photo of woman wearing eyeglasses

The Importance of Self-Development in Leadership

We are surrounded by leaders. Teachers, CEOs, parents, influencers and others who steer the course of a group and serve them. They are not only the figure heads and decision-makers: they are actively shaping the culture of the group they are leading – whether that is a conscious effort or not. 

I have had a lifelong interest in self-development because it seems to me that the real parameters of our lives are not the opportunities we come by or the successes we achieve, as much as how able we are to expand and grow into new situations. And how we shape those new situations. A group culture can easily become a reflection of the best and worst parts of ourselves (and to different extents those of other team members, although usually the leader’s influence is strongest).

In my leadership coaching sessions with clients, it’s very clear to me that they’re great people with very good intentions. And 95% of the time, doing exactly the right things. But in that 5% – that’s where we have the opportunity to grow in really exciting ways.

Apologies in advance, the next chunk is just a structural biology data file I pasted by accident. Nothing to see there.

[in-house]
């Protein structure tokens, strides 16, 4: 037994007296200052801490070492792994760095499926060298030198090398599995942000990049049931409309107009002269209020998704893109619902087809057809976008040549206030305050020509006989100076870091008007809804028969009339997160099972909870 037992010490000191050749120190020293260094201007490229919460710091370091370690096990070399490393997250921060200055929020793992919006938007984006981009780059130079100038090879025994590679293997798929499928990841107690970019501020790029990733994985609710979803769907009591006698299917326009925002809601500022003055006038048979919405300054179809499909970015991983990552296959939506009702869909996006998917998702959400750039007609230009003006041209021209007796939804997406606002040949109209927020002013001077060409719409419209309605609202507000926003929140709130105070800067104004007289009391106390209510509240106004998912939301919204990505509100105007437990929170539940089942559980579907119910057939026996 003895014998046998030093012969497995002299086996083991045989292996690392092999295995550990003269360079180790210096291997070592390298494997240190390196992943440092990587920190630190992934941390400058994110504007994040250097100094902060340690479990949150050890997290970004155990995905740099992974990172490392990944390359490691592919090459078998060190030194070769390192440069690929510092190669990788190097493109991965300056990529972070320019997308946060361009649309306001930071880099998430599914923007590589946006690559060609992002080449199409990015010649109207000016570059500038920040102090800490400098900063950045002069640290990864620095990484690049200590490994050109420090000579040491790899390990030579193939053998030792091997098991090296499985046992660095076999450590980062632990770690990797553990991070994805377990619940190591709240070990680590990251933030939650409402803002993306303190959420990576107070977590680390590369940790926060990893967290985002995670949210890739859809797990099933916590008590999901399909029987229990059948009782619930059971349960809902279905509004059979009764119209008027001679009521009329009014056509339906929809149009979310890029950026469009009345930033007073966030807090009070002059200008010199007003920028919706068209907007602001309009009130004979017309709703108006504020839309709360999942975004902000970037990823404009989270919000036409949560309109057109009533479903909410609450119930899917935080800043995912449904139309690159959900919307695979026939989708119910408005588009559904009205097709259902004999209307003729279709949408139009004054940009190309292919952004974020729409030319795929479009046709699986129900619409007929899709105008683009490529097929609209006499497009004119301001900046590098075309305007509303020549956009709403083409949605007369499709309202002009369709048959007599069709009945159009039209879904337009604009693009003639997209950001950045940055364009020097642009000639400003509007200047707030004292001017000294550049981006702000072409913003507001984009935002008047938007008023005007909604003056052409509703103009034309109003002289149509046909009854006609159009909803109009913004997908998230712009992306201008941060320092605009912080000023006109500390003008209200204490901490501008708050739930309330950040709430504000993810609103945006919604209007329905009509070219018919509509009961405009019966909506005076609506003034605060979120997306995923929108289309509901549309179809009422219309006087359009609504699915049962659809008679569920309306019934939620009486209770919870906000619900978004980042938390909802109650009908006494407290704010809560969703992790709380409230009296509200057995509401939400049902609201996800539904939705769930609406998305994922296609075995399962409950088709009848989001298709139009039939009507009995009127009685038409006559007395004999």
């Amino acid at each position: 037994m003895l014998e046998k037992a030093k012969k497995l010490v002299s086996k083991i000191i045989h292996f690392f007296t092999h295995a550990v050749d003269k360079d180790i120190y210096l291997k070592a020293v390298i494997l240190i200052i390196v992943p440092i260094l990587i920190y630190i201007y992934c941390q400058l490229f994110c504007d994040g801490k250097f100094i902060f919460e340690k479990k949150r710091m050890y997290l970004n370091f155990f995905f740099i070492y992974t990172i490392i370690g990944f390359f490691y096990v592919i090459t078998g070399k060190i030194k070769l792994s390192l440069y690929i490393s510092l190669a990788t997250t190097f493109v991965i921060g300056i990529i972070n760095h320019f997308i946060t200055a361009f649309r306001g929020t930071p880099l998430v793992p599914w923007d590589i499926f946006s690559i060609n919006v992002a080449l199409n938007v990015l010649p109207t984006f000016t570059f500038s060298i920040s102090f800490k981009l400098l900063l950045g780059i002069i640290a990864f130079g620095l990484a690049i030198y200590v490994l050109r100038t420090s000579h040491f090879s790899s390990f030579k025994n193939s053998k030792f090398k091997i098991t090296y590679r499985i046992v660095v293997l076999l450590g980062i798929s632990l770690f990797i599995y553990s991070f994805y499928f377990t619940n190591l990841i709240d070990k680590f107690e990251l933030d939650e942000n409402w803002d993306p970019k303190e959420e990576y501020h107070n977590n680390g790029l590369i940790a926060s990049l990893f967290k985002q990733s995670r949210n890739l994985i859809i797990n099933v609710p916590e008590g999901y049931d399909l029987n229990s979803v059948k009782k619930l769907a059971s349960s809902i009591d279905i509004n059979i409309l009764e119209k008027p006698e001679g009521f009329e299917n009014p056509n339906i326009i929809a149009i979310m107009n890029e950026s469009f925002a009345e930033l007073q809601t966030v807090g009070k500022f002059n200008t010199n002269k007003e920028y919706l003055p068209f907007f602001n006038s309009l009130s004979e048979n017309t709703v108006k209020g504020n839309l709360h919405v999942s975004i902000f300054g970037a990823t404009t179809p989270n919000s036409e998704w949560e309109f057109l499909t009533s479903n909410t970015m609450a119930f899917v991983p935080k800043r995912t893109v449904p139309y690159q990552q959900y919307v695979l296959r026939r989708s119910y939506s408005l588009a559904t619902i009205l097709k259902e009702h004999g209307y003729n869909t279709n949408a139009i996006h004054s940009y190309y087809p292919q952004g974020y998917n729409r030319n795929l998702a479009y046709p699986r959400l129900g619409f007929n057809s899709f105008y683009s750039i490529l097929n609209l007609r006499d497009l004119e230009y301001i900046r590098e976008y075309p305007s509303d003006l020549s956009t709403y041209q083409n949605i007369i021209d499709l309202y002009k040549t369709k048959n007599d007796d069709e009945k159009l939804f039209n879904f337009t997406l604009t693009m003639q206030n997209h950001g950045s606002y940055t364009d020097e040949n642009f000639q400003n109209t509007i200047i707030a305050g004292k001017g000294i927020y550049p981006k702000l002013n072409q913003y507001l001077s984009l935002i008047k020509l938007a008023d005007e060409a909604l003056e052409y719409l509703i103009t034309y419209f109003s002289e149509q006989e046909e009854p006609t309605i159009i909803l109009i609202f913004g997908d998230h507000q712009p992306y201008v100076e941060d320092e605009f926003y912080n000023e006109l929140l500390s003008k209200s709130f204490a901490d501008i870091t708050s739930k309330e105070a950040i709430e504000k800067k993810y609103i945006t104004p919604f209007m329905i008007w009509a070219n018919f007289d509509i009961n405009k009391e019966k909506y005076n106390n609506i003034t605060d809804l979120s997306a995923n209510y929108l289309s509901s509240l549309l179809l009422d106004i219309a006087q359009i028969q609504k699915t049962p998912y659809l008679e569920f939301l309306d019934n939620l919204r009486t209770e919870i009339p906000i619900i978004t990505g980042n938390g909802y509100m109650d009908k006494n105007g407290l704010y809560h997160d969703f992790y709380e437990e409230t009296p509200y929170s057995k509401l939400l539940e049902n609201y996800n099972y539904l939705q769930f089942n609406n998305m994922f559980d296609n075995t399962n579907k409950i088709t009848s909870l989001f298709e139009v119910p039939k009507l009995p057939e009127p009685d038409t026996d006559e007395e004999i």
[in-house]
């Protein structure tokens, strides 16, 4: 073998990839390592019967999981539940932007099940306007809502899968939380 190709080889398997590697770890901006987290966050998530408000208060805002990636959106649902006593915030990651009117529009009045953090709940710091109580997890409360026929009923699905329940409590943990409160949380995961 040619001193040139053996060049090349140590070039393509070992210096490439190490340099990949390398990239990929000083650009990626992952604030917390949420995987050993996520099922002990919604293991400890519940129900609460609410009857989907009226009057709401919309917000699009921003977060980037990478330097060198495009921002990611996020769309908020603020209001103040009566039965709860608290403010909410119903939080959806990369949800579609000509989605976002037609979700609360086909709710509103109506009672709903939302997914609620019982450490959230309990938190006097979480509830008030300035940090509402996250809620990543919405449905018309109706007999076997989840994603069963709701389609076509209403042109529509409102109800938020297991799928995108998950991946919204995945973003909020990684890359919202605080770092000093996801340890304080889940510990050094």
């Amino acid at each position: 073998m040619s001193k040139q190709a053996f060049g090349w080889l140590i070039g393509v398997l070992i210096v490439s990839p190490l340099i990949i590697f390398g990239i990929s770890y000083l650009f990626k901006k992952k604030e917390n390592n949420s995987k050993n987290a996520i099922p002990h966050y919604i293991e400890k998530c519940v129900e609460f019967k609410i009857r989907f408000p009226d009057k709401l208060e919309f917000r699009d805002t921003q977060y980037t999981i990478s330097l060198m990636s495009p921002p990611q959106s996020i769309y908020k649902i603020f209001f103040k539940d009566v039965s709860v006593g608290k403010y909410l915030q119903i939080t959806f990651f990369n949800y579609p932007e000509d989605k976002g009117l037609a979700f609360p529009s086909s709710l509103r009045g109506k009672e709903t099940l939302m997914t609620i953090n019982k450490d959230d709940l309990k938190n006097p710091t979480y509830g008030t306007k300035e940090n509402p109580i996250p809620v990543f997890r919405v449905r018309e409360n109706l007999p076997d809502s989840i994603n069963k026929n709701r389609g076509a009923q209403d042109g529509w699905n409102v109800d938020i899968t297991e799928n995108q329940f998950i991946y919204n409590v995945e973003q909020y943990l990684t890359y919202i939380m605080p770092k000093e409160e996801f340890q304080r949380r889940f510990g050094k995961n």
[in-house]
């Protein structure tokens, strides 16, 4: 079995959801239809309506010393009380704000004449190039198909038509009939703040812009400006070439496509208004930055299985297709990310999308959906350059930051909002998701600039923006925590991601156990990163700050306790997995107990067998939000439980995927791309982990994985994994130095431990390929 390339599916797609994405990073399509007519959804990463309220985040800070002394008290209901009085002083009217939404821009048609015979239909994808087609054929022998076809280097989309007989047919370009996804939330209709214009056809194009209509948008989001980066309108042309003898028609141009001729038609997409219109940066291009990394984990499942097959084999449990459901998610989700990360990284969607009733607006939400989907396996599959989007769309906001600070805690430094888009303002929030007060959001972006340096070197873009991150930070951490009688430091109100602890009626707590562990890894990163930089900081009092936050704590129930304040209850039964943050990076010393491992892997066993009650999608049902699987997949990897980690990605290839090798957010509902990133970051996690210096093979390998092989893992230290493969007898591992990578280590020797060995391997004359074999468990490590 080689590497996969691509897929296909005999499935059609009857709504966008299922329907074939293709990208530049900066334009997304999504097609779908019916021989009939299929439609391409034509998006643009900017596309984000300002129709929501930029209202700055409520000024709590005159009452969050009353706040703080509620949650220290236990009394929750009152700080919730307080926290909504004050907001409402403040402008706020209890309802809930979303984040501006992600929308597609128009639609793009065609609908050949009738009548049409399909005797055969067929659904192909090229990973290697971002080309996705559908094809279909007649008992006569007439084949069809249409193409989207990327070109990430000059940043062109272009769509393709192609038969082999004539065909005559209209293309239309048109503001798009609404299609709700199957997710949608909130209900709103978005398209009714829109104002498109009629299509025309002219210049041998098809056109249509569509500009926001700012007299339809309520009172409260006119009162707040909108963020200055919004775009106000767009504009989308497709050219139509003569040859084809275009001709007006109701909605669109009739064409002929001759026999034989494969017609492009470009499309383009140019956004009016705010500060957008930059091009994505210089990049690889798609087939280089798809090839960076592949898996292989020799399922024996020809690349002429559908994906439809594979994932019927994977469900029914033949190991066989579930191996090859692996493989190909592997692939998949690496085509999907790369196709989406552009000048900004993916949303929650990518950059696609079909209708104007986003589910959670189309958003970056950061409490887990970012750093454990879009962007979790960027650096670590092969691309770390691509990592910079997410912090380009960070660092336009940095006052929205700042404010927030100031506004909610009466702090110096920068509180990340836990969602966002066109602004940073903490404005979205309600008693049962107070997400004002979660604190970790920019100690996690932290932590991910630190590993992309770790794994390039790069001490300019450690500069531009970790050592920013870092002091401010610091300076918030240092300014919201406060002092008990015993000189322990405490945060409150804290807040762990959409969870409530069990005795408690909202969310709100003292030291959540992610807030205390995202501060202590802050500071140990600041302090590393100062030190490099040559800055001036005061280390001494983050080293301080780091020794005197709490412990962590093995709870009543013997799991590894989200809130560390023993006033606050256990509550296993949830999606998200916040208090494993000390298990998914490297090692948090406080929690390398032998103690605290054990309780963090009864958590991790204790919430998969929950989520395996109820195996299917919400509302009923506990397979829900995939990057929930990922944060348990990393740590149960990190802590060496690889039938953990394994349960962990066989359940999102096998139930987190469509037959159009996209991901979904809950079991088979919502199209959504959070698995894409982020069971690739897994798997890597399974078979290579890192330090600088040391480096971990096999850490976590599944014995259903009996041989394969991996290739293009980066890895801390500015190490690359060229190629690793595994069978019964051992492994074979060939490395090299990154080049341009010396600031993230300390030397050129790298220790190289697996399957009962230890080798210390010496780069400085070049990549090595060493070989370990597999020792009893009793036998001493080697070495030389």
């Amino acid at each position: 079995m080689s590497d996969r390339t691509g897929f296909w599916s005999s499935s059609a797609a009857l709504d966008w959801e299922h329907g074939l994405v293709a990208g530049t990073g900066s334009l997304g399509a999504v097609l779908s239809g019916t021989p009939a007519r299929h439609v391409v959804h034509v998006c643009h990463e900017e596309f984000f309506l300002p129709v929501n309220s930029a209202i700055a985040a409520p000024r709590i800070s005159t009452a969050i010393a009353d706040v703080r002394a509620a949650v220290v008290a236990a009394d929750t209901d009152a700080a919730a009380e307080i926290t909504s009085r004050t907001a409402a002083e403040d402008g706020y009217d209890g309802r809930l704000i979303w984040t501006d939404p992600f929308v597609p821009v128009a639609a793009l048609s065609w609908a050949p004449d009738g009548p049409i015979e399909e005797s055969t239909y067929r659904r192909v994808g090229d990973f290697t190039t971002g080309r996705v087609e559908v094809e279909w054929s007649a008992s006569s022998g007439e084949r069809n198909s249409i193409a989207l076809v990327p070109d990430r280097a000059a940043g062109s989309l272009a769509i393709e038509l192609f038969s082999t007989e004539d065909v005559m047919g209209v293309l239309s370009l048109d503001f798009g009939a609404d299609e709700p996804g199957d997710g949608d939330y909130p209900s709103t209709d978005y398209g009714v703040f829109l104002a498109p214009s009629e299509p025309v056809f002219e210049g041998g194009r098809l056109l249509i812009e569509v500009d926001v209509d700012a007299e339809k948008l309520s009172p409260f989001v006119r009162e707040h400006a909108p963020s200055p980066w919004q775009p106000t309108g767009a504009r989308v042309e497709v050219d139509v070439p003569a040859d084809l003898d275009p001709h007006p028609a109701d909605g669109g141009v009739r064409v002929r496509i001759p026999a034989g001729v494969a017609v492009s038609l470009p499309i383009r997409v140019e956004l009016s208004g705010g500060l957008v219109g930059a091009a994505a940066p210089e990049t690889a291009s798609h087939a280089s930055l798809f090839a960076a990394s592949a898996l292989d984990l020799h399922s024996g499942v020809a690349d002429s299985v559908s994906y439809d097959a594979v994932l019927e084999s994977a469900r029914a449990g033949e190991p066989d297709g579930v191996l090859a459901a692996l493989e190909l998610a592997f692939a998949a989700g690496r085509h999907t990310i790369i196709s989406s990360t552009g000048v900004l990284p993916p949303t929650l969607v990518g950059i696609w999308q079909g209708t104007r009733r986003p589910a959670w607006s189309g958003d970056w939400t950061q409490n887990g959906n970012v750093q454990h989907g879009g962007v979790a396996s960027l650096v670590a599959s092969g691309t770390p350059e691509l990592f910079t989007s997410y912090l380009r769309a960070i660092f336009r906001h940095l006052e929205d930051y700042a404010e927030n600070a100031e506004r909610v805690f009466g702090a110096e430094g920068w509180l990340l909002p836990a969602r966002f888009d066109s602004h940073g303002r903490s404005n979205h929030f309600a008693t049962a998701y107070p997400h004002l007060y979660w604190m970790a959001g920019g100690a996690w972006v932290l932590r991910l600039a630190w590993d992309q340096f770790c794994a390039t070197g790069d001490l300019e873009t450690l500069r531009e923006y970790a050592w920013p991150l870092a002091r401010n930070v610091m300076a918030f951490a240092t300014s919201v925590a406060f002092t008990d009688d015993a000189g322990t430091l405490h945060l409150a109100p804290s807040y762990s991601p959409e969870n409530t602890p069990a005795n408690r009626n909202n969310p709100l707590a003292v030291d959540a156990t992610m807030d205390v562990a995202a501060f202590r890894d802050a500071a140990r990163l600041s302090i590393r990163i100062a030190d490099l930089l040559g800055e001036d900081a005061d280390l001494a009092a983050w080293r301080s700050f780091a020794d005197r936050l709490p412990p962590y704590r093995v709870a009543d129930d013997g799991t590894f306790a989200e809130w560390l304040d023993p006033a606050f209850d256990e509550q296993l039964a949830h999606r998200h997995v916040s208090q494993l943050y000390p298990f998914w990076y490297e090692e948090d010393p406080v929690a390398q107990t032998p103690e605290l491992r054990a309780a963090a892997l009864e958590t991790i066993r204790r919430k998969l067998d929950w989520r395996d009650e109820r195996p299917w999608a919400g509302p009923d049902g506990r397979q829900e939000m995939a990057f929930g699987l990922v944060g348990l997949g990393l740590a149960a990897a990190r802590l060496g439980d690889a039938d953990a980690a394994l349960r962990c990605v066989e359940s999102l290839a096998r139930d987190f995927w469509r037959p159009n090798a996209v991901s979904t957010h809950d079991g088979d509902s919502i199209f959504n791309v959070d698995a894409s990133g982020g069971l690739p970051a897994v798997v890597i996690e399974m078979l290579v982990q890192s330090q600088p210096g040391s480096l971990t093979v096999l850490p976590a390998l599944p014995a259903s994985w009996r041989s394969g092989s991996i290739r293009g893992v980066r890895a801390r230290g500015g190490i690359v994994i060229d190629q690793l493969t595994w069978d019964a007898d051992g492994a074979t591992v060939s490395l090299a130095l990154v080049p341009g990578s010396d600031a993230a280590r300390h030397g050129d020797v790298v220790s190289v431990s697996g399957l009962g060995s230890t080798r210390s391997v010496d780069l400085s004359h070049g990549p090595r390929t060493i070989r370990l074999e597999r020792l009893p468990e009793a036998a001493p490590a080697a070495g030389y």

The people who are already succeeding 95% of the time are experienced, have mastered a degree of self-reflection and are good at what they do. Usually the remaining room for improvement comes from the part we’re not taught about. This is the fact that how we feel inside and how we relate to, and know, ourselves, is crucial for having healthy relationships with other people and with groups. And that healthy connection is essential for true leadership. 

Working through our own issues can help us to suddenly see issues in the culture or a group that we have been blind to. It can help us to realise how we have been contributing to a dynamic or a culture. And the more work we do on building our own self-love and self-esteem, the easier it is to invite feedback and actually be able to hear it. 

We all have unique personalities and histories and so there is no judgement around the fact we all have stuff to work on. It’s a shame that often as we move into positions with more influence, people are usually more hesitant to point out our flaws. For some leaders this makes them even more cautious, because the usual safety-guards are removed. Other times it means the information a leader is working with is lop-sided or incorrect, because only certain people are speaking out. So it can be very helpful for leaders to have support from people they know will tell them the truth, with the right balance of compassion and honesty.